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Transverse ray-intercept fan plot

  1. Sep 3, 2011 #1
    I need help understanding the transverse ray-intercept fan plot. Please see the scanned pages of my book if anything is not clear.

    scanned pages on transverse ray-intercept fan plot:
    https://docs.google.com/viewer?a=v&...NTNkOS00ZDE4LWIzZTEtZmM0NTYxMmM1ZWFi&hl=en_US

    diagram of chief ray and marginal ray:
    https://docs.google.com/viewer?a=v&...YTVmMS00NWQ3LWJlYjAtYTg5MjFiYjIxYTY0&hl=en_US

    According to the book:
    p50: A ray fan is a collection of rays from one object point that all lie in one plane. For a ray fan plot, this plane is made to pass through the center of the entrance pupil....

    rays of one object point
    Question 1: so that means these rays arrive at the lens with different incident angles?
    pass through the center of the entrance pupil
    Question 2: so that means the point and plane in consideration are on the meridional (tangential) plane?

    p50: As a given ray in the fan passes through the lens on its way to the image surface ....... [it] passes through the entrance pupil at a particular zone height (called P).
    When the ray intercepts the image surface, it generally falls some small but non-zero distance away from the chief ray. This transverse distance from the chief ray is the ray height error or abberation, Δh, corresponding to the pupil zone height.

    This is where things get interesting:
    By looking at the diagram of chief ray and marginal ray, you can tell that any ray passing through the lens at certain height (P) between the center of the lens and edge of the lens will surely land between where the chief ray and marginal ray land on the image surface. In other words, that ray will obviously land on some distance away from the edge of the image field, defined by the chief ray.

    Question 3: Why then, is the difference between where this ray and the chief ray lands on the image surface callled an aberration? This is the point I cannot get.

    Not only that:
    The book assume an object point.

    Question 4: Where is this point located? Unless it is located on the optical axis, I cannot see how there can be a symmetry on the transverse ray-intercept fan plot. I do not think rays above and below the chief ray have a symmetrical relationship about the chief ray for transverse aberration.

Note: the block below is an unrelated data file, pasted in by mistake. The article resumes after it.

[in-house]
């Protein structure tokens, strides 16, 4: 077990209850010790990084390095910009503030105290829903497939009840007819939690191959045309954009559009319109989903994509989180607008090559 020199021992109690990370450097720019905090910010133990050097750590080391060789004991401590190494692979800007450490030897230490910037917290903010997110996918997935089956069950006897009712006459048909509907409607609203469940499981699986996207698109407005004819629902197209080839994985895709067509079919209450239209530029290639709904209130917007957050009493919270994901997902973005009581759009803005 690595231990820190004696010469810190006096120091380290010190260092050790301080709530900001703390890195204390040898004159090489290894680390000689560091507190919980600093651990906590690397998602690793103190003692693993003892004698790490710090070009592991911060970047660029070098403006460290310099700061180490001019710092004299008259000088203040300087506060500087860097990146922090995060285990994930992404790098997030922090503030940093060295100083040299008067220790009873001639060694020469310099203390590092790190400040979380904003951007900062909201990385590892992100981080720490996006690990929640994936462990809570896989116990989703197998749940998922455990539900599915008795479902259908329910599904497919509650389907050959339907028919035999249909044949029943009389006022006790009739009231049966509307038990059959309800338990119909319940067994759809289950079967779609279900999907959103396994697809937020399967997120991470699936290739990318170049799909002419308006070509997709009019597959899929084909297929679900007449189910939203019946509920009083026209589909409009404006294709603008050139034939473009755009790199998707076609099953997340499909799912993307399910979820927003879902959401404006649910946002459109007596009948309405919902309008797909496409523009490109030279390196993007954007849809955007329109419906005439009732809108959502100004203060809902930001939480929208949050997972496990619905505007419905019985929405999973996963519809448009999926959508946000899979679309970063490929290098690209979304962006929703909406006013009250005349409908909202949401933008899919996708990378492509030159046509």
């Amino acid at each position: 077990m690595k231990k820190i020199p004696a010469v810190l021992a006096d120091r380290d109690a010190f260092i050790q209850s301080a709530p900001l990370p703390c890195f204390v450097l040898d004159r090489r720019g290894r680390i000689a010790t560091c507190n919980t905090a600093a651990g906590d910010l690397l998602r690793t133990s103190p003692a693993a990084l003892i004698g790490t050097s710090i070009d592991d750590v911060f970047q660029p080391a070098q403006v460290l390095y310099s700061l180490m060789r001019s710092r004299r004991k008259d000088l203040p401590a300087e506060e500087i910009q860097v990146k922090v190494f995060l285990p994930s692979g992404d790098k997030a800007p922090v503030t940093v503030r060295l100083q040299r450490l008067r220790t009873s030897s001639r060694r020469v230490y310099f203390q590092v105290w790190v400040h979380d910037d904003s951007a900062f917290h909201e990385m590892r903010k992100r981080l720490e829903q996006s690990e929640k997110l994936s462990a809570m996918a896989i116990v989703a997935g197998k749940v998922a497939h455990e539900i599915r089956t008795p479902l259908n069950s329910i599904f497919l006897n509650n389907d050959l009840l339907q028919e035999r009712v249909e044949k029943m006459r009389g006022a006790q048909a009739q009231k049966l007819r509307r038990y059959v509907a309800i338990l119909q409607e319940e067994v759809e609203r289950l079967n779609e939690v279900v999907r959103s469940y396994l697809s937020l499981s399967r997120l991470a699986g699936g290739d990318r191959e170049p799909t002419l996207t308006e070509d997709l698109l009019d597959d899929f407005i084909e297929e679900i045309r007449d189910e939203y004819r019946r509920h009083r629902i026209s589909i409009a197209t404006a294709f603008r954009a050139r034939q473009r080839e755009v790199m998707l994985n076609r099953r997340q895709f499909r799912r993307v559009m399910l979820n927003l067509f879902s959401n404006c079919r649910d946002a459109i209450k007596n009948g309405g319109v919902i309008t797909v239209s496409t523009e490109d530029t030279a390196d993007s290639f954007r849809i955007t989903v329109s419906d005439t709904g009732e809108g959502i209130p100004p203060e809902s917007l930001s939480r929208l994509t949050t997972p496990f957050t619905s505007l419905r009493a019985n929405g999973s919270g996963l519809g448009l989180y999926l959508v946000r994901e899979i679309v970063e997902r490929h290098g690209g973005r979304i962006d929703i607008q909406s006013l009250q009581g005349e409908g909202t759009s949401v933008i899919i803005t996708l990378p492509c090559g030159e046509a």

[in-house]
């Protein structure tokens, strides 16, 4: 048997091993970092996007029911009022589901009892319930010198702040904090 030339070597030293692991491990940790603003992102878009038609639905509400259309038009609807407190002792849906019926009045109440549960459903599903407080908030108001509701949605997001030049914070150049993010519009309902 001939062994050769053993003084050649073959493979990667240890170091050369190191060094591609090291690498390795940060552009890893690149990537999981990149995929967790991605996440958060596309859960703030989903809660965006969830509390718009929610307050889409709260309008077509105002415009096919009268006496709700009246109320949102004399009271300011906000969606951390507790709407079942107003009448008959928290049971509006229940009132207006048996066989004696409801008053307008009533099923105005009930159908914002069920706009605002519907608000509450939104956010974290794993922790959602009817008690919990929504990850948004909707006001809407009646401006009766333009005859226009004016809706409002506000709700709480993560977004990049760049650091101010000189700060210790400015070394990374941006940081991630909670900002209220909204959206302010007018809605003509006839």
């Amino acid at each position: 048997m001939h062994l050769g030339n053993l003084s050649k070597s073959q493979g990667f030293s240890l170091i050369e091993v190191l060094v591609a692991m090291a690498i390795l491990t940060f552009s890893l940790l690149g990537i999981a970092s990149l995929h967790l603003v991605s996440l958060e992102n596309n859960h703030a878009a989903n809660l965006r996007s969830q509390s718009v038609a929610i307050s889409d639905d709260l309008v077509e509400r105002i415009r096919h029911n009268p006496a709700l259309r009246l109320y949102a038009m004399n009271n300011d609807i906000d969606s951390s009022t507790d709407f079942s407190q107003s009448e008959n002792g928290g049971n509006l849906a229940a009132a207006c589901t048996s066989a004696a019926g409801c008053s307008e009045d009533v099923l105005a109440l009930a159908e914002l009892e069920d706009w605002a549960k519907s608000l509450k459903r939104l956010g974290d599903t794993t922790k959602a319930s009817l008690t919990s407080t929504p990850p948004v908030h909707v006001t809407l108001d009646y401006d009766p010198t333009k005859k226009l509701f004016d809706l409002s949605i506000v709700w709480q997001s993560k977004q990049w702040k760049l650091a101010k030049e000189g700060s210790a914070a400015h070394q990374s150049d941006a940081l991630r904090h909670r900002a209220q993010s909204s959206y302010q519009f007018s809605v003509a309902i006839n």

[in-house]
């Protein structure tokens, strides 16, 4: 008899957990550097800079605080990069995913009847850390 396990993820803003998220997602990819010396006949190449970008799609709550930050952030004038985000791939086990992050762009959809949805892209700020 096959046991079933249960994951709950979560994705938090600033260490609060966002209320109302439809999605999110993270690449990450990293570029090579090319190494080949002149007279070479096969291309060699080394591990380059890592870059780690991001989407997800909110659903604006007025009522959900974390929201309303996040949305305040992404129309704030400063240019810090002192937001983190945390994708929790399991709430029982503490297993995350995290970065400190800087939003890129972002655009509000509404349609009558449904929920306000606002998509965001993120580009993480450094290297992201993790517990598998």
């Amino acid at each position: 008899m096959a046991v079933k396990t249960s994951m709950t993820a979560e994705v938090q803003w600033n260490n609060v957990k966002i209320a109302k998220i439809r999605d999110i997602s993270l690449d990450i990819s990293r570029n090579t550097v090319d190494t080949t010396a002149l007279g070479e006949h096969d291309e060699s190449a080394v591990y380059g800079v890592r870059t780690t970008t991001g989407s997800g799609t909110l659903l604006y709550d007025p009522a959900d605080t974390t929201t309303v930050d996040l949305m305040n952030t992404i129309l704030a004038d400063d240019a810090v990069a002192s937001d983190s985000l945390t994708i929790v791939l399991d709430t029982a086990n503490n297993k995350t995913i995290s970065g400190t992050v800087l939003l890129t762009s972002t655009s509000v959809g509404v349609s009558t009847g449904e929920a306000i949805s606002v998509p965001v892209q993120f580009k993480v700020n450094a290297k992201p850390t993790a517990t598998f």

Question 5: Different object points have different heights from the optical axis (assume they all lie at the same distance away from the lens). Then the rays originating from these points will have different incident angles when passing through the lens at the same zone height (P). That being said, each object point (with its unique height) will have its unique transverse ray-intercept fan plot. Thus to cover the all possibility, a 3D plot must be made (height of object point, zone height, and transverse aberration). However, this is not what I see. I only see 2D plots of the aberration (p53).

    One interesting thing: on p53 the transverse ray-intercept fan plots at different angles are shown. Spot diagrams of a lens are shown in the same manner (at different angles). This along with the symmetry of the plots bring me to this suspicion:

    The transverse ray-intercept fan plot are made for object points located on the optical axis, with the plane of the ray fan lying on the meridional plane. The angle mentioned is the angle between the optical axis and the marginal ray (thus, different angles for different object distances). Since the point is on the optical axis, there is a symmetry about the optical axis of the radiated rays, which explain the symmetry on the transverse ray-intercept fan plot.

    Not only that, because the object point lies on the optical axis, the chief ray coincides with the optical axis. Thus, all the rays originated from this object point should end up at one same point if perfect imagery occurs (on axis, at the image plane). Thus, the deviation from this point is rightly named transverse aberration.

    ---> I am getting this right? This is the only way I can see that can explain the symmetry and why this Δh is an aberration.

    ---> If so, then how do you assess the quality of a lens for points that are not on axis? It seems like people only make the assessment for on axis points only (assume my explanation above is correct). My guess it that because it would make things so complicated, and the Δh defined above is no longer an aberration.
     
  2. jcsd
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